• Institutions: Institutions are the formalization of norms into even more calcified structures like laws, markets, corporations, and nation-states. These institutions are usually written down and change more slowly.

I like to think of these levels like Stewart Brand's pace layers—they move at different time scales. Here's Brand's pace layering:

And here's Systemic Evolution, which moves in a slow-fast-slow pattern:

In addition, System Evolution moves from the inner biological world, to the outer social world:

How can we understand the evolution of these layers? To do this, we need to understand the how higher cultural layers in the evolutionary stack "fit" onto lower down biological anchors.

II. Biological-Cultural Fit

Biological-cultural fit is the extent to which cultural adaptations fit onto our biological anchors. For example, we can't make biological ants believe in a Sun God. Ants' simple biology isn't a good anchor a complex culture.

For another example, let's look at how our cultural marriage norms were built on our biological pair-bonding instincts. As homo sapiens moved away from apes, we developed pair-bonding instincts to have a male-female pair watch over their children as their brains developed. From that biological instinct (pair-bonding), we developed the cultural technology to create marriage norms like wedding vows. But if we didn't have our pair-bonding anchor, those marriage norms wouldn't have stuck. Imagine trying to get sex-happy polygynous bonobos to settle down with one partner for life!

We can only jump so much in our evolution at any given time. This leads to a certain kind of "path dependence". Homo sapiens in 2020 are who we are because of homo sapiens in 10,000 BCE. And homo sapiens in 3000 can only follow from homo sapiens in 2020.

In technology, we'll often call this the "law of the adjacent possible." The iPhone wasn't possible in 1930s before computers. We needed information theory, transistors, digital cameras, and GPS before we could build the iPhone.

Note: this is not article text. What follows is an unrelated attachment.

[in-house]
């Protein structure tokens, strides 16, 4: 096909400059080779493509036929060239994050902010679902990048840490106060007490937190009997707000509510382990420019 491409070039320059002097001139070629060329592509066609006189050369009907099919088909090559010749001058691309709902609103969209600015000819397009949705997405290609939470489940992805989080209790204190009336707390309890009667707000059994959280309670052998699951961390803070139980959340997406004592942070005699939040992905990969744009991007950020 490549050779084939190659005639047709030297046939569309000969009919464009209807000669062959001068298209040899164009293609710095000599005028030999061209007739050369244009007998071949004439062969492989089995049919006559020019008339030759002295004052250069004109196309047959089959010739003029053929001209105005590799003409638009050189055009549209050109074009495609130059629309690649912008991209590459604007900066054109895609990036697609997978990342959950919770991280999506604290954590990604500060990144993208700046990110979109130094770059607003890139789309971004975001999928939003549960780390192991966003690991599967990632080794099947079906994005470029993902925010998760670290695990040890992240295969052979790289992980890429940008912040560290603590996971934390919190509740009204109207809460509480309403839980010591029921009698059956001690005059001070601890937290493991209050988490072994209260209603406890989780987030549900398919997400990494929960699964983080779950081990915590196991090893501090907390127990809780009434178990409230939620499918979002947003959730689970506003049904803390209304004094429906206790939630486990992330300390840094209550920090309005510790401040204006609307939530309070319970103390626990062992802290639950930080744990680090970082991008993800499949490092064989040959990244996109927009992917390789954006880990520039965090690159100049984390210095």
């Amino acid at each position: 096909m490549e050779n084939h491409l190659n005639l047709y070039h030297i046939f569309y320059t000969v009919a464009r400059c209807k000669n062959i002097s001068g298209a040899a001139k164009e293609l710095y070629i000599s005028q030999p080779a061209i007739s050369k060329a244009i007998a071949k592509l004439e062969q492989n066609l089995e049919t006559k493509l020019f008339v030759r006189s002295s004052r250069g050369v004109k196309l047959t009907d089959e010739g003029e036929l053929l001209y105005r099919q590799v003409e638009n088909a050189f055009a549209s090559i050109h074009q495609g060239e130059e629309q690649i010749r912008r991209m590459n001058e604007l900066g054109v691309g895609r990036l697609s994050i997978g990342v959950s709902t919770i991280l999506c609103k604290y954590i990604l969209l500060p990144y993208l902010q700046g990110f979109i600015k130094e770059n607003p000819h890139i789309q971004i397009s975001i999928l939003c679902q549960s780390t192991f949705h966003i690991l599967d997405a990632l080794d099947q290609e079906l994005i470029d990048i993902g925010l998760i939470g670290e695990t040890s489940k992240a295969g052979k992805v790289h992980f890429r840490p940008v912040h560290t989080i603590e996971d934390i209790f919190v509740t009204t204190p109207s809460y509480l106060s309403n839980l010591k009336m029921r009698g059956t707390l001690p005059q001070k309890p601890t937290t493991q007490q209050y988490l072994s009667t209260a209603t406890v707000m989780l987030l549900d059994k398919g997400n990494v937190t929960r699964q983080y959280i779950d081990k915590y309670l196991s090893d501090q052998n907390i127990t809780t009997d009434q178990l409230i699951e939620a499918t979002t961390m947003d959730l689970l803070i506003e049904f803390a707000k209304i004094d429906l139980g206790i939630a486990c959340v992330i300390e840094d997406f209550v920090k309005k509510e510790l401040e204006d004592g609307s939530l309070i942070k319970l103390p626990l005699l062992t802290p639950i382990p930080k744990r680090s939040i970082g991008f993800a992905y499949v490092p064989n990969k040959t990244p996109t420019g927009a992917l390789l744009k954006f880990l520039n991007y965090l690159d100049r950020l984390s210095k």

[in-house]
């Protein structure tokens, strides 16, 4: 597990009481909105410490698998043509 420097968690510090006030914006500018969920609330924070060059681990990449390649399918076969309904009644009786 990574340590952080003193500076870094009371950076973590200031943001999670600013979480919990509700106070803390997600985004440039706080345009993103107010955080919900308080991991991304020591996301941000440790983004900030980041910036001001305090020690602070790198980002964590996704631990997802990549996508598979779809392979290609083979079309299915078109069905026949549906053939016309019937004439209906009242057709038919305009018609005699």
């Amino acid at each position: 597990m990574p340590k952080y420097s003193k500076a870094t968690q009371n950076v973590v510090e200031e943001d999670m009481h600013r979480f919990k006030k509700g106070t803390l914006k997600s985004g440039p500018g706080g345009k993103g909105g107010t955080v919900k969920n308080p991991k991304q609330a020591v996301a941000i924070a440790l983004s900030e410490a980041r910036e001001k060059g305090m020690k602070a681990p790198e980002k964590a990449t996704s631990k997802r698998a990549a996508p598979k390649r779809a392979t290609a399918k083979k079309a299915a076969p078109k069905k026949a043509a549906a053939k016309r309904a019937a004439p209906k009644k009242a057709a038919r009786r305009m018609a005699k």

As another technological metaphor, think of Product-Market Fit (PMFit). PMFit says that a product will only be successful if it meets the needs of the market. Similarly, a given cultural innovation is only possible if it fits our natural biological anchor. We could call this Biological-Cultural Fit, or BCFit.

Now that we've understood Systemic Evolution and BCFit, we can trace these over time to understand how the West got so WEIRD.

III. Apes (Pre-200,000 BCE)

We started as apes. Now we're apes who wear clothes!

As apes, we didn't have the solidified norms and institutions that we've developed today. Those are inventions of homo sapiens.

However, we did have two important biological instincts which provide the anchor for future cultural evolution:

  • Polygynous Mating: All ape species besides homo sapiens engage in polygynous mating. All future mating/marriage norms need to be built on our initial anchor of polygyny.
  • Kin Altruism: Other ape species engage in kin altruism, where individuals cooperate with close kin in order to increase genetic fitness of close relatives. For example, I may give some extra food to my hungry brother because it increases the chances of his reproduction (and doesn't hurt me too much). Many of our kin-based institutions (like patrilineal clans) are built on the biological anchor of kin altruism.

IV. Early Homo Sapiens (200,000 BCE - 10,000 BCE)

Homo sapiens began to branch off from our ape ancestors. Many of the evolutions around this time were based on social learning and homo sapiens big brains. In fact, our ability to do social learning is what differentiates us from our ape ancestors. In the graph below, we can see how human toddlers compare to chimpanzees and orangutans on a series of cognitive tests. As you can see, humans are roughly equal to apes on tests of physical space, quantity, and causality. But we're much better than apes at social learning.